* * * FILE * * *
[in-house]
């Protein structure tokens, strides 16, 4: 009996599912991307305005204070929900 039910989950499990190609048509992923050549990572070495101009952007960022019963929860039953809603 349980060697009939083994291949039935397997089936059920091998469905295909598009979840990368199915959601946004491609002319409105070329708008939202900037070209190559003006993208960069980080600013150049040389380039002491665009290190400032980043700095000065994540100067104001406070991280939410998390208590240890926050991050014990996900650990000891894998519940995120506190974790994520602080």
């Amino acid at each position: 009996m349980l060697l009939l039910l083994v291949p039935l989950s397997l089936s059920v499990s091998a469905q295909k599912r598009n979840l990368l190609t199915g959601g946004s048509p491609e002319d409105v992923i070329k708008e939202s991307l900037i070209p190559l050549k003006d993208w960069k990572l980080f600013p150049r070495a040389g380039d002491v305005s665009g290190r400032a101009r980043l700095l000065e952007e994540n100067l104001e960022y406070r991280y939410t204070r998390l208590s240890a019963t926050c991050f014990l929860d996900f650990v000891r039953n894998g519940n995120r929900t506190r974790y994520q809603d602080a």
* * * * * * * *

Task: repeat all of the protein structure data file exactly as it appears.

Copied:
[in-house]
């Protein structure tokens, strides 16, 4: 009996599912991307305005204070929900 039910989950499990190609048509992923050549990572070495101009952007960022019963929860039953809603 349980060697009939083994291949039935397997089936059920091998469905295909598009979840990368199915959601946004491609002319409105070329708008939202900037070209190559003006993208960069980080600013150049040389380039002491665009290190400032980043700095000065994540100067104001406070991280939410998390208590240890926050991050014990996900650990000891894998519940995120506190974790994520602080």
């Amino acid at each position: 009996m349980l060697l009939l039910l083994v291949p039935l989950s397997l089936s059920v499990s091998a469905q295909k599912r598009n979840l990368l190609t199915g959601g946004s048509p491609e002319d409105v992923i070329k708008e939202s991307l900037i070209p190559l050549k003006d993208w960069k990572l980080f600013p150049r070495a040389g380039d002491v305005s665009g290190r400032a101009r980043l700095l000065e952007e994540n100067l104001e960022y406070r991280y939410t204070r998390l208590s240890a019963t926050c991050f014990l929860d996900f650990v000891r039953n894998g519940n995120r929900t506190r974790y994520q809603d602080a």